The Hôtel de Crillon, one of the crown jewels of Paris’ historic luxury hotels, is reopening its doors after a four-year renovation.
The gates of 10 Place de la Concorde will swing open on Wednesday to reveal the Crillon’s refurbished 81 rooms, 33 suites and 10 Signature Suites, a gastronomic restaurant, a brasserie, a bar and winter garden, a spa, hair salon and grooming spaces.
Highly anticipated is the all-new swimming pool — a skylight in one of the interior courtyards will bring natural light onto the 17,600 fish-scale mosaic tesserae lining the basin.
Extensive work was done by the renovation arm of building conglomerate Bouygues to reinforce the structure and carve out new spaces both in the upper levels and below ground. All the hotel’s listed elements — which include the façade, parquet flooring as well as the Batailles, Aigles and Marie Antoinette reception rooms — have been meticulously restored. Surprising elements came to light during the renovation, such as the structure of a chapel that had been hidden by previous works. Some 17,000 cubic meters of earth were removed to excavate the subterranean levels required for the pool and new technical equipment.
As announced, Karl Lagerfeld did the decor of the Grands Appartements, a set of two suites and a room overlooking the Place de la Concorde. Expect majestic views, hand-finished wood panels, Baccarat chandeliers, some of the veteran designer’s favorite books, a walk-in wardrobe and sumptuous marble bathrooms featuring products from L’Officine Universelle Buly. One of the rooms in the ensemble is a witty nod to Choupette, his famous feline, featuring wallpaper and carpeting in jagged vertical lines mimicking fabric rent by cat claws. Framed shots by Lagerfeld are also seen throughout.
Architect Richard Martinet oversaw the renovation with interiors by decorators Chahan Minassian, Cyril Vergniol, Tristan Auer and Paris-based firm Culture in Architecture under the artistic direction of Franco-Lebanese architect Aline d’Amman. Spaces have also been redistributed, with a chic bar now occupying the Concorde-facing rooms once home to the Michelin-starred restaurant Les Ambassadeurs.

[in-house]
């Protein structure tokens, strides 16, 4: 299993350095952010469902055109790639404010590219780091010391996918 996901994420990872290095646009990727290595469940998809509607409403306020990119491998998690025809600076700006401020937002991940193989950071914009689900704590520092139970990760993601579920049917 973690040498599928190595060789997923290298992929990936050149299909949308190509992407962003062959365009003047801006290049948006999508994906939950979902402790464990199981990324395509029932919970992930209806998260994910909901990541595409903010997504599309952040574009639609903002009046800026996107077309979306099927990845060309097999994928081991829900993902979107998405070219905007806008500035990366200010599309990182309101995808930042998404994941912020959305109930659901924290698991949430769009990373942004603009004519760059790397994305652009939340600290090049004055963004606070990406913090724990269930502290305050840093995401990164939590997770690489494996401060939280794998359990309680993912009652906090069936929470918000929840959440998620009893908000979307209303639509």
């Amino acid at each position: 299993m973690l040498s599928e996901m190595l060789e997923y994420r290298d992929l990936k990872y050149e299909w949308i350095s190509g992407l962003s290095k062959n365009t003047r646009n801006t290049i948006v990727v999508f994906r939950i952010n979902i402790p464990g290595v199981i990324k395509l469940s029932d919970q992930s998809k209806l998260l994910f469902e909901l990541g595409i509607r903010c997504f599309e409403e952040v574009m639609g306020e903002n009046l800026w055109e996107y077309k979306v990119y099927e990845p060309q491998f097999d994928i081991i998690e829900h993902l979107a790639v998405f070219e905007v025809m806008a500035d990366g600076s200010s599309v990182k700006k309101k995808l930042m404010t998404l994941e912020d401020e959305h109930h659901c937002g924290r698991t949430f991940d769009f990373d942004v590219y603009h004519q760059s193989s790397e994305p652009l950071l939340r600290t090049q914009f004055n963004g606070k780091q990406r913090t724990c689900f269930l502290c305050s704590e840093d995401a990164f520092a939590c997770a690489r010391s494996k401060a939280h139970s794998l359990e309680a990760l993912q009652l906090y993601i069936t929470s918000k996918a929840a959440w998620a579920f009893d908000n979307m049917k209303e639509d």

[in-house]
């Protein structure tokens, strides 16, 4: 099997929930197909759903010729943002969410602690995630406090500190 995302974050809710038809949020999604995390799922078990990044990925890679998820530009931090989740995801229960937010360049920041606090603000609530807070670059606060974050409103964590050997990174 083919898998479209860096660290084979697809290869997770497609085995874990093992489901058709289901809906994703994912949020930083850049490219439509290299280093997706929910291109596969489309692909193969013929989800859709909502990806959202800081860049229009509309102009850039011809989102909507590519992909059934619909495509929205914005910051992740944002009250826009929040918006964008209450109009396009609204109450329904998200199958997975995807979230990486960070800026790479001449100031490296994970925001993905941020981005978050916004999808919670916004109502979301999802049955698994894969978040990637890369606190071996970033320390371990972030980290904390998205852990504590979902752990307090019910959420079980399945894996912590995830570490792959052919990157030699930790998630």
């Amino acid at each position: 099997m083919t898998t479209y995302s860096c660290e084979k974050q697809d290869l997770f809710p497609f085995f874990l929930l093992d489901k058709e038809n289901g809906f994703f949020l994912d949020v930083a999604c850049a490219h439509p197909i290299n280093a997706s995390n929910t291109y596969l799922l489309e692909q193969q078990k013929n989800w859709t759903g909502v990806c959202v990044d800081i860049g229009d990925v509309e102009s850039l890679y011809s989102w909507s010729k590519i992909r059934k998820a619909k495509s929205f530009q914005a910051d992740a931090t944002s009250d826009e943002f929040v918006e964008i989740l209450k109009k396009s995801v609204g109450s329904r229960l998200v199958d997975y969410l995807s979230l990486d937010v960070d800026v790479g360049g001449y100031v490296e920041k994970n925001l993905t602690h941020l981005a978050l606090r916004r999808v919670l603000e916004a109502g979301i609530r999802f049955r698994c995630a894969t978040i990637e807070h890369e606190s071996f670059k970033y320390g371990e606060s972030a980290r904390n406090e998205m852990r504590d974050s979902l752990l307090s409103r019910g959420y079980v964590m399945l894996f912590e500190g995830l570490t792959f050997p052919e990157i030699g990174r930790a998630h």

The renovation also involved 147 Métiers d’Art craftsmen in the rehabilitation of the non-listed areas. Guests can expect 40 different hues and types of marble, armchairs upholstered with eel leather and bronze coffee tables created by designer Anasthasia Millot, as well as artwork in public spaces and the rooms.
Food enthusiasts will look forward to the return of chef Christophe Hache, who previously helmed Les Ambassadeurs. He will oversee the gastronomic identity of the hotel and head its new restaurant L’Ecrin. His right hand man, Justin Schmitt, will officiate in the Brasserie d’Aumont, while sweet delicacies and pastries will be the work of Jérôme Chaucesse.
While it is a firm part of the City of Light’s history, the hotel, part of the Rosewood group that also owns The Carlyle in New York, will definitely focus on today’s clientele and its expectations.
“The Hôtel de Crillon is part of Paris and, in a way, embodies Paris,” says Jacques Oudinot, director of operations, who added they would be pursuing classification as a “Palace,” an exacting French label distinguishing the most upscale hospitality experiences, within the year. “One of our goals is to open the hotel to the local clientele of Parisians. It’s not just about having rooms; it’s about offering restaurants, bars and a certain way of life.”
There will also be two retail spaces of 270 square feet each, which have been turned over to journalist and fashion multi-hyphenate Thomas Erber. Reprising his traveling curio cabinet concept, the “Cabinet de Curiosité de l’Hôtel de Crillon par Thomas Erber” will showcase a wide-ranging selection of products.
“Historically, hotels were platforms for international, global exposure well before these ideas became widespread as only the affluent could travel,” says Erber, noting that he was attracted to the hotel’s desire to break away from the brand concessions model that is prevalent in high-end hospitality. “With the shifts in expectations of the new luxury customer, I wanted to offer a panorama of the new creative scene,” he adds.
Products are grouped in three categories: one-of-a-kind pieces, limited editions and classics. The classics will range from a little black dress by Mugler, to an overnight kit by men’s sportswear brand Ron Dorff, offering products for travelers needing to update their wardrobe on the go. Other pieces will include a clothes valet in precious wood by Atelier Arizona, jewelry by Delfina Delettrez, eyewear from Maison Bonnet and Blyszak, customized iPhones by Adoro as well as exotic skin and Plexiglas clutches by Hugo Matha, who also designed the wardrobe of the hotel’s staff.
Erber’s curio space will showcase a numbered photographer’s print, which will be replaced by an entirely different print once all are sold, to mesh with the hotel’s link to photography.
The spa will feature products by French brands EviDenS de Beauté and Maison Caulières, while men’s grooming will be in the hands of La Barbière de Paris. The hair salon has been turned over to hairdresser David Lucas.
Prices at the new Hôtel de Crillon will start at 1,200 euros a night for a deluxe room with a street or courtyard view.